Use of a mobile laboratory to evaluate changes in on-road air pollutants during the Beijing 2008 Summer Olympics
- 1State Key Laboratory of Environmental Simulation and Pollution Control, College of Environmental Sciences and Engineering, Peking University, Beijing, 100871, China
- 2Department of Atmospheric Sciences, Texas A&M University, Texas 77843, USA
- 3Chinese Academy of Meteorological Science, Beijing, 100081, China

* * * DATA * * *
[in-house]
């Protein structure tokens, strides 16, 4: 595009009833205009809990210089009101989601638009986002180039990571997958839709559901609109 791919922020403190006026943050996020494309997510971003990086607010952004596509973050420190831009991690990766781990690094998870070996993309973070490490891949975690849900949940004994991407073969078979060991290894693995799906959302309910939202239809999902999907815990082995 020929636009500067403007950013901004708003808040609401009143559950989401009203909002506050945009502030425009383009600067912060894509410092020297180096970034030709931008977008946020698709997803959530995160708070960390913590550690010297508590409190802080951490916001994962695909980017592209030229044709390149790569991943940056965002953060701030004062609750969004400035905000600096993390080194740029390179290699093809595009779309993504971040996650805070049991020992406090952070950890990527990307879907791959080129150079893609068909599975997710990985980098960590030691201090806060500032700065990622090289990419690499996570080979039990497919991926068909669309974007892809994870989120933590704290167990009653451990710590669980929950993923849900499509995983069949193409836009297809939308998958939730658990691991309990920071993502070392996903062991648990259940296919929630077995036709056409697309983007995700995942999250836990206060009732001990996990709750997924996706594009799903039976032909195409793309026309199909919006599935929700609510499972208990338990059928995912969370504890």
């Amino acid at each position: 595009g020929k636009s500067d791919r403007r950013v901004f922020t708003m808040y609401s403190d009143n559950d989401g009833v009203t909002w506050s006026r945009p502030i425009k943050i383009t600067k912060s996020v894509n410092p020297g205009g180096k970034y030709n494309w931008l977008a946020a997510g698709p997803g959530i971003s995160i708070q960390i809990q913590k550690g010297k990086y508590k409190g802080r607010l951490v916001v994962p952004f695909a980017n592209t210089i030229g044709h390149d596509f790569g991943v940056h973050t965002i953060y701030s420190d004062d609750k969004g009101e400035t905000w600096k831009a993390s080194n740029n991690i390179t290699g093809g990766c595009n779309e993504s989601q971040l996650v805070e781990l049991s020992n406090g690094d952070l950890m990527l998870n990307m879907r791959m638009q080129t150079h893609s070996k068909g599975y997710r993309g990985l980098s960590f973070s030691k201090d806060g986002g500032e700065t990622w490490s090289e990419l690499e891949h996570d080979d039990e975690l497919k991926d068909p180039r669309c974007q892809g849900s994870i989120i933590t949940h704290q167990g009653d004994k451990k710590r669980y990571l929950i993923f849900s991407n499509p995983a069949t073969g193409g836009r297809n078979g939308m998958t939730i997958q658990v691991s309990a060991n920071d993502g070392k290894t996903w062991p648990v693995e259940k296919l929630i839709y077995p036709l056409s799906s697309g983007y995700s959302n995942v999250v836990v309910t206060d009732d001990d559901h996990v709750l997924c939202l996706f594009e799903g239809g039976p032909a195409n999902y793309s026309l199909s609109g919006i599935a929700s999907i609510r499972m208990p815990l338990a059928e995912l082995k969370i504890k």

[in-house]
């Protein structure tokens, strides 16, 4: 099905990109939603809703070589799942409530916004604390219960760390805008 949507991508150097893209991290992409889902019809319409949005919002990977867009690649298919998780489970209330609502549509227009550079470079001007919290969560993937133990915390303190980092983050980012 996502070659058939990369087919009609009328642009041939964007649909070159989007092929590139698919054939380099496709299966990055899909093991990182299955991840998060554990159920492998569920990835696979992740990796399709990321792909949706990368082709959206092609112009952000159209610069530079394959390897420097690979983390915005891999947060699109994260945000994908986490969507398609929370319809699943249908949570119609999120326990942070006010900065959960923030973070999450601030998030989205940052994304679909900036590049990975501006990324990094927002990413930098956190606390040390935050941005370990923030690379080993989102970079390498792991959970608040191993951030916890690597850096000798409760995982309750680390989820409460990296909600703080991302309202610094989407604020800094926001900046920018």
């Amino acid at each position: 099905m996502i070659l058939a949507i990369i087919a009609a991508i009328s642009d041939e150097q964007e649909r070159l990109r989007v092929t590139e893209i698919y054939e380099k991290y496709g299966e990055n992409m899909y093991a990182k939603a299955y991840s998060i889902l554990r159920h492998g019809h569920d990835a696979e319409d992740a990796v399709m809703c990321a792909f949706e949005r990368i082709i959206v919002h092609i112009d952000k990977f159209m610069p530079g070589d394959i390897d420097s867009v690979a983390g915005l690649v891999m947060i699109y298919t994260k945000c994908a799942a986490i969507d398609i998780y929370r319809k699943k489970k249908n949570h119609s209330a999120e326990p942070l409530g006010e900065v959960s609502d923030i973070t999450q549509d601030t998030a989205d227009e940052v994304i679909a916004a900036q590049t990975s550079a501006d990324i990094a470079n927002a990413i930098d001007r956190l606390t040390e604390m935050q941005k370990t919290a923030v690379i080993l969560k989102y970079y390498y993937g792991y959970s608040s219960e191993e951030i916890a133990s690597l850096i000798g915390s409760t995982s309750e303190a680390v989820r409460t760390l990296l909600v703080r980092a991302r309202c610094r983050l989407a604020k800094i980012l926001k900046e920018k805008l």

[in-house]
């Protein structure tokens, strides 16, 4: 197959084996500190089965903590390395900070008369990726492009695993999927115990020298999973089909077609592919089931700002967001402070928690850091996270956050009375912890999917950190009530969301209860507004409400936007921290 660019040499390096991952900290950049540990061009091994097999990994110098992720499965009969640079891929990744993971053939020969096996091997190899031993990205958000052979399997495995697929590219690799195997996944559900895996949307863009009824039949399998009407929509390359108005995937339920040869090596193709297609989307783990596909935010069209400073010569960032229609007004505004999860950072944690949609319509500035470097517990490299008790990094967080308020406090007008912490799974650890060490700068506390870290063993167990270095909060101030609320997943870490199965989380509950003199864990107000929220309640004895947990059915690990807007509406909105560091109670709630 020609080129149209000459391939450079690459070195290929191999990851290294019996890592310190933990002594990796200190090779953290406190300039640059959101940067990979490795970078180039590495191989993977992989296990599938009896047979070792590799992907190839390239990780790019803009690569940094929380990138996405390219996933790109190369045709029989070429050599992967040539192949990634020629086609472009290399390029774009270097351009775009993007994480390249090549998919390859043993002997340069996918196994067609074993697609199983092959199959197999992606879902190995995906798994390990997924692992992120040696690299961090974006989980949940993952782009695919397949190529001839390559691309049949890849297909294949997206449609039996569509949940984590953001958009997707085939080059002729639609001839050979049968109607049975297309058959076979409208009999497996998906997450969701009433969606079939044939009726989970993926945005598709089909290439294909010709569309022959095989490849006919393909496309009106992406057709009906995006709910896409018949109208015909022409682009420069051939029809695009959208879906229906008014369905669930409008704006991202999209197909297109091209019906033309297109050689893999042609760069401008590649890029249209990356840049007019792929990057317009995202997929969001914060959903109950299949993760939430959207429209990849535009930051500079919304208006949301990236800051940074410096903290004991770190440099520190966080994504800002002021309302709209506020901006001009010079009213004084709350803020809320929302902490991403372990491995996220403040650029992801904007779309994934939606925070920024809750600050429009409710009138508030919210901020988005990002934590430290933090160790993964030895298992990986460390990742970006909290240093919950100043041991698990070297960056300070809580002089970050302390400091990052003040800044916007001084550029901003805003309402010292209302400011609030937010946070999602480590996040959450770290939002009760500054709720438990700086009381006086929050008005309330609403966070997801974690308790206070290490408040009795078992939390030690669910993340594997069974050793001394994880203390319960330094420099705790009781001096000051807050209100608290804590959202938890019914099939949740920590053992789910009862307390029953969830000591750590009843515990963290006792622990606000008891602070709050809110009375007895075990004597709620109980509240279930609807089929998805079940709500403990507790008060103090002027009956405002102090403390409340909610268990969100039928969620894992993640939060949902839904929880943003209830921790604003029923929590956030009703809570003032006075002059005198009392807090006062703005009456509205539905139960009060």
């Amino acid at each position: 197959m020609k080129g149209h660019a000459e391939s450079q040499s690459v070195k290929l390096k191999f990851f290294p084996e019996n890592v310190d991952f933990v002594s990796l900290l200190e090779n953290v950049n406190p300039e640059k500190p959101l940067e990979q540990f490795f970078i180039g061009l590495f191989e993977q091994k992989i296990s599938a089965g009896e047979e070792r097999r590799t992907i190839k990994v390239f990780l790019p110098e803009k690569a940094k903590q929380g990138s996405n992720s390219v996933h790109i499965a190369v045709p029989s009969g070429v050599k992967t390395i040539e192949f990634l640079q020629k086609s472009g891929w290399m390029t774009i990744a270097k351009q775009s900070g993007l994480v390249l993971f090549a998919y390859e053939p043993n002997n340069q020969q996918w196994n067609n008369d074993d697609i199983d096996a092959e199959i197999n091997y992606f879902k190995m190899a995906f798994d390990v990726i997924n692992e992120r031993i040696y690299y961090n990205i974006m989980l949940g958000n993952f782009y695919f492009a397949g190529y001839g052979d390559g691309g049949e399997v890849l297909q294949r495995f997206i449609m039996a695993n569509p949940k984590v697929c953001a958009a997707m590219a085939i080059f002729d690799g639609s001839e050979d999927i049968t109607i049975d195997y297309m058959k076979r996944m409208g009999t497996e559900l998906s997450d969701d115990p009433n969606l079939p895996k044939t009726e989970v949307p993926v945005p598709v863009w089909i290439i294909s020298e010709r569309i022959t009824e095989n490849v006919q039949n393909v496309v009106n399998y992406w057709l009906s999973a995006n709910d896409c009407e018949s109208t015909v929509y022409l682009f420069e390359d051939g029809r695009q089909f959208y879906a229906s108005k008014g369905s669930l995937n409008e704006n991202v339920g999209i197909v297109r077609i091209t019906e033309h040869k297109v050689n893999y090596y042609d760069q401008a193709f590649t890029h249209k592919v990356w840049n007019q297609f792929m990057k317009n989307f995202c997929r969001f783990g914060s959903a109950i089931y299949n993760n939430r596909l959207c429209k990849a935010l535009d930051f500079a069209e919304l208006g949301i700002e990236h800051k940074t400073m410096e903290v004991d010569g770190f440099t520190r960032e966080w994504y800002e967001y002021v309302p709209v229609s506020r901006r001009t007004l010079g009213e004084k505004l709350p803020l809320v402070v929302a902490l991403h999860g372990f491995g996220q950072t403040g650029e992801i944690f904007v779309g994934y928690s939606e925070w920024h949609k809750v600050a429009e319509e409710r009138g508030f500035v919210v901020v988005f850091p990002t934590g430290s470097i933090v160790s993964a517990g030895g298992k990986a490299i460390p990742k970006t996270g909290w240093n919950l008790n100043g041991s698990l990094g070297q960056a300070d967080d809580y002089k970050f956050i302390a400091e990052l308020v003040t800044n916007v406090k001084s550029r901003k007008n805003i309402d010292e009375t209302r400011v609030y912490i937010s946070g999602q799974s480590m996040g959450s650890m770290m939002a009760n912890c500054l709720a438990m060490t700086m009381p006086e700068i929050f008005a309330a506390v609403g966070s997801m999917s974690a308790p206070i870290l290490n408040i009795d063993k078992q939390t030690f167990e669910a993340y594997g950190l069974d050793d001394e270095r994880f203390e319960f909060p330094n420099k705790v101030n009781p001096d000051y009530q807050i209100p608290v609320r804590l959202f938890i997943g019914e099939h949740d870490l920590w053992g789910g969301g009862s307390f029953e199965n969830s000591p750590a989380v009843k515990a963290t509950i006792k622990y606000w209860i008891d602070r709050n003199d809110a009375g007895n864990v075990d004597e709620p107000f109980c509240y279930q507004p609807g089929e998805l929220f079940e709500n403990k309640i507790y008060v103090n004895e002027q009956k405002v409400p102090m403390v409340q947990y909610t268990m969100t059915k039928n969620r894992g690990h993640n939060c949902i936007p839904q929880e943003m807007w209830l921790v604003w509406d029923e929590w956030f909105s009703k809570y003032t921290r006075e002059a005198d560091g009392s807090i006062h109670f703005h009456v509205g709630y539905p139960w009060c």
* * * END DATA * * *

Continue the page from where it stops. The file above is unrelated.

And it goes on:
Abstract. China implemented systematic air pollution control measures during the 2008 Beijing Summer Olympics and Paralympics to improve air quality. This study used a versatile mobile laboratory to conduct in situ monitoring of on-road air pollutants along Beijing's Fourth Ring Road on 31 selected days before, during, and after the Olympics air pollution control period. A suite of instruments with response times of less than 30 s was used to measure temporal and spatial variations in traffic-related air pollutants, including NOx, CO, PM1.0 surface area (S(PM1)), black carbon (BC), and benzene, toluene, the sum of ethylbenzene, and m-, p-, and o-xylene (BTEX). During the Olympics (8–23 August, 2008), on-road air pollutant concentrations decreased significantly, by up to 54% for CO, 41% for NOx, 70% for SO2, 66% for BTEX, 12% for BC, and 18% for SPM1, compared with the pre-control period (before 20 July). Concentrations increased again after the control period ended (after 20 September), with average increases of 33% for CO, 42% for NOx, 60% for SO2, 40% for BTEX, 26% for BC, and 37% for S(PM1), relative to the control period. Variations in pollutants concentrations were correlated with changes in traffic speed and the number and types of vehicles on the road. Throughout the measurement periods, the concentrations of NOx, CO, and BTEX varied markedly with the numbers of light- and medium-duty vehicles (LDVs and MDVs, respectively) on the road. Only after 8 August was a noticeable relationship found between BC and S(PM1) and the number of heavy-duty vehicles (HDVs). Additionally, BC and S(PM1) showed a strong correlation with SO2 before the Olympics, indicating possible industrial sources from local emissions as well as regional transport activities in the Beijing area. Such factors were identified in measurements conducted on 6 August in an area southwest of Beijing. The ratio of benzene to toluene, a good indicator of traffic emissions, shifted suddenly from about 0.26 before the Olympics to approximately 0.48 after the Olympics began. This finding suggests that regulations on traffic volume and restrictions on the use of painting solvents were effective after the Olympics began. This study demonstrated the effectiveness of air pollution control measures and identified local and regional pollution sources within and surrounding the city of Beijing. The findings will be invaluable for emission inventory evaluations and model verifications.